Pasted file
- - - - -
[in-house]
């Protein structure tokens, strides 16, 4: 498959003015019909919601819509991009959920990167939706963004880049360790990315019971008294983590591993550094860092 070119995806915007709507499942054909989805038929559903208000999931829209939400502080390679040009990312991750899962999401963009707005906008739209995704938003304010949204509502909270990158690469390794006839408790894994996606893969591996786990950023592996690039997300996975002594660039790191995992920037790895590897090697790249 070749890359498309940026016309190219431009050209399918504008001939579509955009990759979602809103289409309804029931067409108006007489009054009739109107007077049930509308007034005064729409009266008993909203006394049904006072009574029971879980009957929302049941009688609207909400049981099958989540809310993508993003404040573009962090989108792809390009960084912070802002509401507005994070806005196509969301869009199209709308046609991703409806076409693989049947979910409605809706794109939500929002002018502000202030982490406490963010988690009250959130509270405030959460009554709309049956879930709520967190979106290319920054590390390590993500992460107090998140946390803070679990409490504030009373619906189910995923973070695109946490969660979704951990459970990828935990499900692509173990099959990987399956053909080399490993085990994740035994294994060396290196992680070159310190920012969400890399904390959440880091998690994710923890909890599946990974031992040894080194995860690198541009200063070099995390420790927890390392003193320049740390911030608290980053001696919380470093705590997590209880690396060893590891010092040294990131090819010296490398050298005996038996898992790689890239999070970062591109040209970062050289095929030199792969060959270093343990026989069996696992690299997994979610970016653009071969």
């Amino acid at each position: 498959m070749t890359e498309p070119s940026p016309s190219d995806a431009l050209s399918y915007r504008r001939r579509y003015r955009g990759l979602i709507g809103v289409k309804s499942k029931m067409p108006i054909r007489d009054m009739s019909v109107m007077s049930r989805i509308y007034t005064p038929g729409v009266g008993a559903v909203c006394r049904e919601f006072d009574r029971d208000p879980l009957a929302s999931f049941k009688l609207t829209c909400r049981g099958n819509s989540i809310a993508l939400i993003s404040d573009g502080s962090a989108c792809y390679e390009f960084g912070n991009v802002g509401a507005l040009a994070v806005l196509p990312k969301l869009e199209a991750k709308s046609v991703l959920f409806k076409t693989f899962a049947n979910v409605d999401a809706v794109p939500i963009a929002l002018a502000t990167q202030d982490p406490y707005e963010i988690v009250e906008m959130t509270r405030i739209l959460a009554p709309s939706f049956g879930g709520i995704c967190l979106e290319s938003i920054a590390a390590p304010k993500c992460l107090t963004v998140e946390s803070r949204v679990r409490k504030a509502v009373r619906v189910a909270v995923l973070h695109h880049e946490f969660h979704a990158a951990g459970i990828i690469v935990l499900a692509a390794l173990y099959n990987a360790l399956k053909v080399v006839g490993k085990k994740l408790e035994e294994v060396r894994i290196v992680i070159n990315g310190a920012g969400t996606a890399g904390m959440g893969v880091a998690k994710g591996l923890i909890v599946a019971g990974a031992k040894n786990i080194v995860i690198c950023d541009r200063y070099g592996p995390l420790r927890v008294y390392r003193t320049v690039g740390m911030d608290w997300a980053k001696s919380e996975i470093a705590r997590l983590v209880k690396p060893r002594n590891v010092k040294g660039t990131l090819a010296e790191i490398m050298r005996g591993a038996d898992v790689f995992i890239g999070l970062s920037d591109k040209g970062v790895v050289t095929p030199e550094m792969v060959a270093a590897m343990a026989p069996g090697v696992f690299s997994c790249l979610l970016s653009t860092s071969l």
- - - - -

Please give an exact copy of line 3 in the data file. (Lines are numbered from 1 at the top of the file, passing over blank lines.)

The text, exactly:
């Amino acid at each position: 498959m070749t890359e498309p070119s940026p016309s190219d995806a431009l050209s399918y915007r504008r001939r579509y003015r955009g990759l979602i709507g809103v289409k309804s499942k029931m067409p108006i054909r007489d009054m009739s019909v109107m007077s049930r989805i509308y007034t005064p038929g729409v009266g008993a559903v909203c006394r049904e919601f006072d009574r029971d208000p879980l009957a929302s999931f049941k009688l609207t829209c909400r049981g099958n819509s989540i809310a993508l939400i993003s404040d573009g502080s962090a989108c792809y390679e390009f960084g912070n991009v802002g509401a507005l040009a994070v806005l196509p990312k969301l869009e199209a991750k709308s046609v991703l959920f409806k076409t693989f899962a049947n979910v409605d999401a809706v794109p939500i963009a929002l002018a502000t990167q202030d982490p406490y707005e963010i988690v009250e906008m959130t509270r405030i739209l959460a009554p709309s939706f049956g879930g709520i995704c967190l979106e290319s938003i920054a590390a390590p304010k993500c992460l107090t963004v998140e946390s803070r949204v679990r409490k504030a509502v009373r619906v189910a909270v995923l973070h695109h880049e946490f969660h979704a990158a951990g459970i990828i690469v935990l499900a692509a390794l173990y099959n990987a360790l399956k053909v080399v006839g490993k085990k994740l408790e035994e294994v060396r894994i290196v992680i070159n990315g310190a920012g969400t996606a890399g904390m959440g893969v880091a998690k994710g591996l923890i909890v599946a019971g990974a031992k040894n786990i080194v995860i690198c950023d541009r200063y070099g592996p995390l420790r927890v008294y390392r003193t320049v690039g740390m911030d608290w997300a980053k001696s919380e996975i470093a705590r997590l983590v209880k690396p060893r002594n590891v010092k040294g660039t990131l090819a010296e790191i490398m050298r005996g591993a038996d898992v790689f995992i890239g999070l970062s920037d591109k040209g970062v790895v050289t095929p030199e550094m792969v060959a270093a590897m343990a026989p069996g090697v696992f690299s997994c790249l979610l970016s653009t860092s071969l």